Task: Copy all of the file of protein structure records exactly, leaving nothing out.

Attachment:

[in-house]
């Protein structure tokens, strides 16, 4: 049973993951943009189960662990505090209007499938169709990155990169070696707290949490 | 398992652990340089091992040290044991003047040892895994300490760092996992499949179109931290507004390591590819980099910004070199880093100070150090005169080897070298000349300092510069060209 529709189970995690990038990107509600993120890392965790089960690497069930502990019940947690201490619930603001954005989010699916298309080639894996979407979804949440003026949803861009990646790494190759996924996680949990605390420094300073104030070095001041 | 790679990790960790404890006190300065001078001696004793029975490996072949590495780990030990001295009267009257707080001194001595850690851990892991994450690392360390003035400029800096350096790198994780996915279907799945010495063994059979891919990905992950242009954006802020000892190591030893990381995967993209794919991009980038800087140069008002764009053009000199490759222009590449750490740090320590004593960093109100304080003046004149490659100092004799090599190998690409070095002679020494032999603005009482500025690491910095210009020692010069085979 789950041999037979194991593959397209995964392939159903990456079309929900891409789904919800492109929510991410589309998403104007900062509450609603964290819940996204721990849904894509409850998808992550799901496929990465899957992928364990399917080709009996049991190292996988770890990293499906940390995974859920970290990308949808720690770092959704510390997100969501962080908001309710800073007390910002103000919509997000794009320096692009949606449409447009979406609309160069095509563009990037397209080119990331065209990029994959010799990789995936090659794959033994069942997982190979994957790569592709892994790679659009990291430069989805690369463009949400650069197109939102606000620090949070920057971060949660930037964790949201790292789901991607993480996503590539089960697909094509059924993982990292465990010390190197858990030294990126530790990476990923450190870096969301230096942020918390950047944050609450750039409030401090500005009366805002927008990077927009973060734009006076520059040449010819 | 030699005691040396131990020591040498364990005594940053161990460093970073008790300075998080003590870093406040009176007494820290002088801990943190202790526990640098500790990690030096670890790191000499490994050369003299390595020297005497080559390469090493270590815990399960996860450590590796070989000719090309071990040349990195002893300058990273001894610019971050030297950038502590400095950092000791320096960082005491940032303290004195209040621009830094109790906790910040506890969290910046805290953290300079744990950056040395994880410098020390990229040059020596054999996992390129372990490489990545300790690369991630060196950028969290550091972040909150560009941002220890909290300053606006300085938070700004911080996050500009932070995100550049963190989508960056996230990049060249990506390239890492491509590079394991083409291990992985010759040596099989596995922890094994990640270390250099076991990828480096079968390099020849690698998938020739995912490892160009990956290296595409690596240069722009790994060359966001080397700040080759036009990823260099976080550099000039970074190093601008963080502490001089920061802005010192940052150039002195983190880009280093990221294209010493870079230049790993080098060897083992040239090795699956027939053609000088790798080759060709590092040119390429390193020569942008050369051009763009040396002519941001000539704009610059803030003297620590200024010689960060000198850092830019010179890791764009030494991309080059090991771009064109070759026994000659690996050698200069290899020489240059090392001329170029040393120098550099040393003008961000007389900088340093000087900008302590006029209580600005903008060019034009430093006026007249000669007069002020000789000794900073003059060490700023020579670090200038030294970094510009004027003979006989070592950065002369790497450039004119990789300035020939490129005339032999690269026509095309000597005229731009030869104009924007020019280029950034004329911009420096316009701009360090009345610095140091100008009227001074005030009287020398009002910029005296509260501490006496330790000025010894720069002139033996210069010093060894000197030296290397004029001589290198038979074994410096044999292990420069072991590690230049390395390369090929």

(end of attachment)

[in-house]
């Protein structure tokens, strides 16, 4: 049973993951943009189960662990505090209007499938169709990155990169070696707290949490 | 398992652990340089091992040290044991003047040892895994300490760092996992499949179109931290507004390591590819980099910004070199880093100070150090005169080897070298000349300092510069060209 529709189970995690990038990107509600993120890392965790089960690497069930502990019940947690201490619930603001954005989010699916298309080639894996979407979804949440003026949803861009990646790494190759996924996680949990605390420094300073104030070095001041 | 790679990790960790404890006190300065001078001696004793029975490996072949590495780990030990001295009267009257707080001194001595850690851990892991994450690392360390003035400029800096350096790198994780996915279907799945010495063994059979891919990905992950242009954006802020000892190591030893990381995967993209794919991009980038800087140069008002764009053009000199490759222009590449750490740090320590004593960093109100304080003046004149490659100092004799090599190998690409070095002679020494032999603005009482500025690491910095210009020692010069085979 789950041999037979194991593959397209995964392939159903990456079309929900891409789904919800492109929510991410589309998403104007900062509450609603964290819940996204721990849904894509409850998808992550799901496929990465899957992928364990399917080709009996049991190292996988770890990293499906940390995974859920970290990308949808720690770092959704510390997100969501962080908001309710800073007390910002103000919509997000794009320096692009949606449409447009979406609309160069095509563009990037397209080119990331065209990029994959010799990789995936090659794959033994069942997982190979994957790569592709892994790679659009990291430069989805690369463009949400650069197109939102606000620090949070920057971060949660930037964790949201790292789901991607993480996503590539089960697909094509059924993982990292465990010390190197858990030294990126530790990476990923450190870096969301230096942020918390950047944050609450750039409030401090500005009366805002927008990077927009973060734009006076520059040449010819 | 030699005691040396131990020591040498364990005594940053161990460093970073008790300075998080003590870093406040009176007494820290002088801990943190202790526990640098500790990690030096670890790191000499490994050369003299390595020297005497080559390469090493270590815990399960996860450590590796070989000719090309071990040349990195002893300058990273001894610019971050030297950038502590400095950092000791320096960082005491940032303290004195209040621009830094109790906790910040506890969290910046805290953290300079744990950056040395994880410098020390990229040059020596054999996992390129372990490489990545300790690369991630060196950028969290550091972040909150560009941002220890909290300053606006300085938070700004911080996050500009932070995100550049963190989508960056996230990049060249990506390239890492491509590079394991083409291990992985010759040596099989596995922890094994990640270390250099076991990828480096079968390099020849690698998938020739995912490892160009990956290296595409690596240069722009790994060359966001080397700040080759036009990823260099976080550099000039970074190093601008963080502490001089920061802005010192940052150039002195983190880009280093990221294209010493870079230049790993080098060897083992040239090795699956027939053609000088790798080759060709590092040119390429390193020569942008050369051009763009040396002519941001000539704009610059803030003297620590200024010689960060000198850092830019010179890791764009030494991309080059090991771009064109070759026994000659690996050698200069290899020489240059090392001329170029040393120098550099040393003008961000007389900088340093000087900008302590006029209580600005903008060019034009430093006026007249000669007069002020000789000794900073003059060490700023020579670090200038030294970094510009004027003979006989070592950065002369790497450039004119990789300035020939490129005339032999690269026509095309000597005229731009030869104009924007020019280029950034004329911009420096316009701009360090009345610095140091100008009227001074005030009287020398009002910029005296509260501490006496330790000025010894720069002139033996210069010093060894000197030296290397004029001589290198038979074994410096044999292990420069072991590690230049390395390369090929």